The End of Practice

Why do we practice?

I first began to learn to practice when I began to play football.  I was skinny, weak, and slow.  I didn’t play much, and didn’t play well when I did.

The shame of it drove me to exercise, and the anger of the shame made me work hard.  I got bigger, stronger, and faster.  I played more, and played better when I did.

My best friend got kicked off the team for smoking at the end of my junior year in high school, and I quit out of despair.  I decided I wanted to be a Jedi Knight, and practiced yoga and karate.  I suppose I wanted power.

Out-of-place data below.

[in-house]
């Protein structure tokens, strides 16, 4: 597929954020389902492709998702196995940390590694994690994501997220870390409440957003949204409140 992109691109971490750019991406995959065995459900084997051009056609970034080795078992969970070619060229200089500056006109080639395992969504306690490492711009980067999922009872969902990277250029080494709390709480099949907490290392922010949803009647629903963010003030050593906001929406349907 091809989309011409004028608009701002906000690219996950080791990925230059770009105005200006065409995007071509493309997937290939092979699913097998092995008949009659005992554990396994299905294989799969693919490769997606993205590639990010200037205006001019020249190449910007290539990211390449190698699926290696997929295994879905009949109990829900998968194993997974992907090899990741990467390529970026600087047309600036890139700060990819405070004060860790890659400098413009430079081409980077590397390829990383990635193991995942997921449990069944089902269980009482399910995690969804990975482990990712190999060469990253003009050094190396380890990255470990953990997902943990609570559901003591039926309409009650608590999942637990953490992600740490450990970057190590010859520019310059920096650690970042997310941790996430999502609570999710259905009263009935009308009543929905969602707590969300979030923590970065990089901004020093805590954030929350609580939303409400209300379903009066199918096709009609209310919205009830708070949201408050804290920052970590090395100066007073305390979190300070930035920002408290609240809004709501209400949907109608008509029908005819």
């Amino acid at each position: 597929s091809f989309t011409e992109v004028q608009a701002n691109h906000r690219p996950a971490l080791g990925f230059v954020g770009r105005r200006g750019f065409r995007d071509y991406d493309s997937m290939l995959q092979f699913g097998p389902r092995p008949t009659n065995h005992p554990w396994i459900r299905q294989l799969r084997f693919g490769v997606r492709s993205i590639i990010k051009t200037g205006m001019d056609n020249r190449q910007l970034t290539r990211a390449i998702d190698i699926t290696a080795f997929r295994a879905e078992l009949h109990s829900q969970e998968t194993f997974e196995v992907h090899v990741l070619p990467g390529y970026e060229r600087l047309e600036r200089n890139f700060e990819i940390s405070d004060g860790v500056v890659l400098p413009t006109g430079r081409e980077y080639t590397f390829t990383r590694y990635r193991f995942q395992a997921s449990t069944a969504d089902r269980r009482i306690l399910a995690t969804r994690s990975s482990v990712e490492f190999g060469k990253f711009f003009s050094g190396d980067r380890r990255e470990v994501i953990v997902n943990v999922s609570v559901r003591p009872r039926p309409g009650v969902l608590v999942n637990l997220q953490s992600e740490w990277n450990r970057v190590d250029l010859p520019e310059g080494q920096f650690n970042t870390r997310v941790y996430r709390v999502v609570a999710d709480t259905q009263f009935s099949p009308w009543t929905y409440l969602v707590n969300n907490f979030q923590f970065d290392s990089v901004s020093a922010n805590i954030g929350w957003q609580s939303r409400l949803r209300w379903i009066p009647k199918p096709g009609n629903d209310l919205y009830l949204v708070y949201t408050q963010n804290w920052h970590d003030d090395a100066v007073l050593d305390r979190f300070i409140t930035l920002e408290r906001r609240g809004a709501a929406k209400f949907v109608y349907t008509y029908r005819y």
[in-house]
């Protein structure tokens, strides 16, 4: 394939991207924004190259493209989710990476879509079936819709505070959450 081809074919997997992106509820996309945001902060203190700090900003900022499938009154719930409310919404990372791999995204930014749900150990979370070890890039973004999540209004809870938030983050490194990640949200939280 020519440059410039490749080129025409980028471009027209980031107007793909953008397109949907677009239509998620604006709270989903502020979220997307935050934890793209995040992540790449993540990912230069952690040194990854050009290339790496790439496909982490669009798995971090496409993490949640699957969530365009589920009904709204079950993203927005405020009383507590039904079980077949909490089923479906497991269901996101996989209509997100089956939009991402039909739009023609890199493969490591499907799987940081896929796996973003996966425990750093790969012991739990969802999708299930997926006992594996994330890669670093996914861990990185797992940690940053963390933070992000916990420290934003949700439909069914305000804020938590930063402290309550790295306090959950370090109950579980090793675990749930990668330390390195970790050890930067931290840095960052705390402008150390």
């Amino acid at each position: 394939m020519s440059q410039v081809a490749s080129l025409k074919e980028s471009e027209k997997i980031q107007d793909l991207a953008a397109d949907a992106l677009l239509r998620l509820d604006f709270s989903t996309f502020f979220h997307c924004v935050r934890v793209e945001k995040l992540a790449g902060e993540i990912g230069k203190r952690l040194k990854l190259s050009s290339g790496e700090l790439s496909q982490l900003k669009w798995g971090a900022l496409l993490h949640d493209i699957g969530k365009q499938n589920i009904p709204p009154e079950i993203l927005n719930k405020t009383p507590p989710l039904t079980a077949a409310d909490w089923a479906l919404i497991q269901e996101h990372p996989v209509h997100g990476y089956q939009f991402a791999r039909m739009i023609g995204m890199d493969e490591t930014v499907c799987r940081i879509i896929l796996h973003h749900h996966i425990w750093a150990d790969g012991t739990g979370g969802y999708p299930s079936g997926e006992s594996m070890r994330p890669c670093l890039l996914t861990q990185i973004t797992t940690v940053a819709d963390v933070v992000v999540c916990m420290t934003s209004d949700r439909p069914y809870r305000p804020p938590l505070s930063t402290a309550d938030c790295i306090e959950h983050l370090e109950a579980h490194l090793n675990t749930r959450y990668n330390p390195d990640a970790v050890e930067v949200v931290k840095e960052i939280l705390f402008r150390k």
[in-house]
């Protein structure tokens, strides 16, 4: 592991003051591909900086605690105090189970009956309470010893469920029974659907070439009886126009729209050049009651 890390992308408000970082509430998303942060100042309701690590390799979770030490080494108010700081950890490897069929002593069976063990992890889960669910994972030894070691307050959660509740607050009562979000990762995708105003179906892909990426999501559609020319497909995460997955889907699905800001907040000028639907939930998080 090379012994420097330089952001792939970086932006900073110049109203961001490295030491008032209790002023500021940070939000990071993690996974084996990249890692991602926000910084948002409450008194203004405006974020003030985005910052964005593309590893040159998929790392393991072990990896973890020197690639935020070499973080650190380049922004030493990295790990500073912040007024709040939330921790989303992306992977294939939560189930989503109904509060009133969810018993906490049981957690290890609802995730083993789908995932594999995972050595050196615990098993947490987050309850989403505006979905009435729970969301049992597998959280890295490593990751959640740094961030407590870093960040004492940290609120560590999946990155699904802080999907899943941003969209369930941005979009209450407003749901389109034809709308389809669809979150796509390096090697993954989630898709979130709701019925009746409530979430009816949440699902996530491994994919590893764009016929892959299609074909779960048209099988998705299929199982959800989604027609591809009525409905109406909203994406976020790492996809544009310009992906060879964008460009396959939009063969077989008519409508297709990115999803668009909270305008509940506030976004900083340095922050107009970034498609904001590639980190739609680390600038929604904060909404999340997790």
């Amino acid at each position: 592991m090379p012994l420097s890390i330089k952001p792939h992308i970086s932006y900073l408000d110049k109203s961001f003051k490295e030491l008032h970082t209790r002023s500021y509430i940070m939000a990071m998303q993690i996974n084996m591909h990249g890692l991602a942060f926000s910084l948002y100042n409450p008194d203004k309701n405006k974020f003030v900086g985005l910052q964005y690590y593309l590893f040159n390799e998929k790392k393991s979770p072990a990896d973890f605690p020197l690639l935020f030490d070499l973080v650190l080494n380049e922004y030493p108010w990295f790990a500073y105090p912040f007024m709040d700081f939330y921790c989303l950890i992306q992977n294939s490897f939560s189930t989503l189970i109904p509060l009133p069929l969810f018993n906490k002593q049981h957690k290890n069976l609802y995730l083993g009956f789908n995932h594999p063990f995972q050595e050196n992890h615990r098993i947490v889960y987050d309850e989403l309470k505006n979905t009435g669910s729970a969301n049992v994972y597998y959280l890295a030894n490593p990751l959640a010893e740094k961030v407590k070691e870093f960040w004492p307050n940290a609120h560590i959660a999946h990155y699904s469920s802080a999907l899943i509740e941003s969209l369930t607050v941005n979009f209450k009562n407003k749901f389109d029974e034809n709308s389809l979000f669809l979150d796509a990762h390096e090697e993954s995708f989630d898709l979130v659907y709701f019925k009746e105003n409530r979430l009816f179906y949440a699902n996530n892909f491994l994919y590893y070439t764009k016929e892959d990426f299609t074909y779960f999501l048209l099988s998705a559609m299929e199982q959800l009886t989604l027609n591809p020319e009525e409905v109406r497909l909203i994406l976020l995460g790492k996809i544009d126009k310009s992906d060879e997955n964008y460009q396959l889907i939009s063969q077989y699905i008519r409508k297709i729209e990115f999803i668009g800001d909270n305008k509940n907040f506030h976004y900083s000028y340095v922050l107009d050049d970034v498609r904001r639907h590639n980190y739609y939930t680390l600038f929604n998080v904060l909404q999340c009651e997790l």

I went to college.  All the things I was interested in were very mathematical (besides writing of course.  I couldn’t possibly earn a living as a writer.).  The only problem was I wasn’t very good at math.  I hated math through grade school and junior high.  It seemed the most tedious subject on earth.

I decided I’d better get good at math, so I could learn the things I was interested in.  I discovered mathematical beauty, and changed my major.  I worked hard, did well, and made some friends with others so enamored.

One of my math buddies turned me on to the Russian authors, and I fell in love with books.  Ten years later I discovered audio books, and I spent the rest of my mundane moments in the ether of words.

My practice hasn’t made me an expert; it hasn’t even made me a master.  But it has made me happy.

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